Summer 2012: Characterization of Drosophila Interacting Genes: Elucidating the Mechanism(s) of PolyQ Toxicity in Huntington’s Disease
By Daniel R. Camacho, Ping Zhang, Ph.D.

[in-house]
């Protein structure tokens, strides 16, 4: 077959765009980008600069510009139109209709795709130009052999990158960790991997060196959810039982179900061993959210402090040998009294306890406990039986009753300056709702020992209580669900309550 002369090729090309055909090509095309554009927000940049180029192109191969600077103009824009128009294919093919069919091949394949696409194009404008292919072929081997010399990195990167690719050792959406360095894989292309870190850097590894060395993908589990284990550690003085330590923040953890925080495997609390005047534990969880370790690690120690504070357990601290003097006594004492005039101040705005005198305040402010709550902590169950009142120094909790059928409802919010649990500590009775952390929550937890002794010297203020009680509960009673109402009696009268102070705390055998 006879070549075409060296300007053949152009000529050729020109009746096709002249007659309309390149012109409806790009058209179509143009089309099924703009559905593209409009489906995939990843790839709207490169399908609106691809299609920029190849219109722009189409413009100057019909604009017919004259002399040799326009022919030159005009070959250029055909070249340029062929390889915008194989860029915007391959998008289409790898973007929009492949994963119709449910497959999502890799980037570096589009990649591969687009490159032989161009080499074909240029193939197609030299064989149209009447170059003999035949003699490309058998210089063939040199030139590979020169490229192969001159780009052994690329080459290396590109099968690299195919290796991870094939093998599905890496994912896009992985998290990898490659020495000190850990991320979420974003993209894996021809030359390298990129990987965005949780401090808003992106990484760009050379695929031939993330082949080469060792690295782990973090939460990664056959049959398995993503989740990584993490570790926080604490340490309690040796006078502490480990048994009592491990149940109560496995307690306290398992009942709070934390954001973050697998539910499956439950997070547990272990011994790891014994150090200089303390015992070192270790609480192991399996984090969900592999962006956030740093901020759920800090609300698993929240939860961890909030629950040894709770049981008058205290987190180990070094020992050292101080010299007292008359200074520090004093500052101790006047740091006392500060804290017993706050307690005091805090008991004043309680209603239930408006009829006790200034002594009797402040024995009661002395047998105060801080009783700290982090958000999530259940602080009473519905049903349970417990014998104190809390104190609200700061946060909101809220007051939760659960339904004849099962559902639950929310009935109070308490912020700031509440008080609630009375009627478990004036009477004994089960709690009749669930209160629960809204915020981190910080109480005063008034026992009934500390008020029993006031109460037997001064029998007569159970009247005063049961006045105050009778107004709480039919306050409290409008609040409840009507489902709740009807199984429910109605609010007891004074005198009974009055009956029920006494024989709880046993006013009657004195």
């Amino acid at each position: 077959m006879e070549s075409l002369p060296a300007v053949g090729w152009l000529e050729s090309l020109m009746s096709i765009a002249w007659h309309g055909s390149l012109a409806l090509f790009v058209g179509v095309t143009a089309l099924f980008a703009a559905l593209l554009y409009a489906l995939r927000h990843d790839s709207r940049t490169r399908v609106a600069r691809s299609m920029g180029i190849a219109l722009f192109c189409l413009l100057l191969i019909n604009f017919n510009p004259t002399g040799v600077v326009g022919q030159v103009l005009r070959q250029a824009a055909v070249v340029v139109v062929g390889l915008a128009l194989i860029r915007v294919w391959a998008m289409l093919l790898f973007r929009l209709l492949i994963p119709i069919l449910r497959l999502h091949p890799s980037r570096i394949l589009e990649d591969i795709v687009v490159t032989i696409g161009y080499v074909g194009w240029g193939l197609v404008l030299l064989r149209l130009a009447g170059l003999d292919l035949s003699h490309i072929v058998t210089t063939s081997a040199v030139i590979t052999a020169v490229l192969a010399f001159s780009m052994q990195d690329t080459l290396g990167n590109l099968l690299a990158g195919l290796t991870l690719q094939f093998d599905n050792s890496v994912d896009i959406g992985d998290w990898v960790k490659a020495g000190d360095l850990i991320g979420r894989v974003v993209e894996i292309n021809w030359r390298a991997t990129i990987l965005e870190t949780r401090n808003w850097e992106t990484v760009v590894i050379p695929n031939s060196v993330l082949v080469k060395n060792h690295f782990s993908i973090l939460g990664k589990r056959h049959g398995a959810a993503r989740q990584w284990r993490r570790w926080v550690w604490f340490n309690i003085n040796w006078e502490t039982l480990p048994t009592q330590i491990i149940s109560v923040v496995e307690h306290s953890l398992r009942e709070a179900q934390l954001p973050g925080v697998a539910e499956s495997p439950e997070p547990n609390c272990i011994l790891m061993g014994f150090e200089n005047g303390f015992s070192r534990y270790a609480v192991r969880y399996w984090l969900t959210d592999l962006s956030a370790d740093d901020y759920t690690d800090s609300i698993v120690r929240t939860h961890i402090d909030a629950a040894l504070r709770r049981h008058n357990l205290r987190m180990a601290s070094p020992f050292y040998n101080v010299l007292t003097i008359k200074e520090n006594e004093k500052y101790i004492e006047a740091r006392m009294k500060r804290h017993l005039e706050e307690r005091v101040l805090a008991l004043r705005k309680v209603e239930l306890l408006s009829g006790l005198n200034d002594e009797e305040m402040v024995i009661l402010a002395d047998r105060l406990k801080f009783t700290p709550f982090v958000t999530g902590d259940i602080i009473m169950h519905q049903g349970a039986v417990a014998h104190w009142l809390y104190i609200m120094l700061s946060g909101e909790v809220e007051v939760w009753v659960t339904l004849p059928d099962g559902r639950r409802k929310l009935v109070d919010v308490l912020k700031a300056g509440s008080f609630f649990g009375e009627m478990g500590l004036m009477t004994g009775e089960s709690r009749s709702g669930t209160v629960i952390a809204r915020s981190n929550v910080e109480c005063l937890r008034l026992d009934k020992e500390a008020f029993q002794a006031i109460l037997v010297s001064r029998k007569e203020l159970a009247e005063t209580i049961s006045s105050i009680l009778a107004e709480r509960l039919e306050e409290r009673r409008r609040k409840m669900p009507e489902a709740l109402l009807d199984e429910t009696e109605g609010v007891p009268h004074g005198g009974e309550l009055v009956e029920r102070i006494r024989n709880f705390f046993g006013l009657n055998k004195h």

Polyglutamine expansions are a type of genetic mutation that is responsible for several human neurodegenerative diseases, including Huntington’s disease. The pathology of these diseases involves the accumulation of proteins containing polyglutamine domains within neuronal cells, which ultimately leads to cell death. The mechanism of toxicity of these protein aggregates is currently being investigated. My work involved using the model genetic organism Drosophila melanogaster to try to elucidate aspects of polyglutamine toxicity. The experimental design consisted of carrying out a p-element mutagenesis of the Drosophila genome with the purpose of upregulating genes that interfere with proper eye development. Upon identification of these genes, we proceeded to combine them, one at a time, with an ectopic human polyglutamine gene in the same animal system so as to identify synergistic interaction. This observation would indicate that these two genes interfere with the same pathway. Elucidation of these interacting genes serves to further the understanding of polyglutamine pathology and provides possible targets for future drug therapies that aim to alleviate or even prevent the diseases caused by this class of mutations.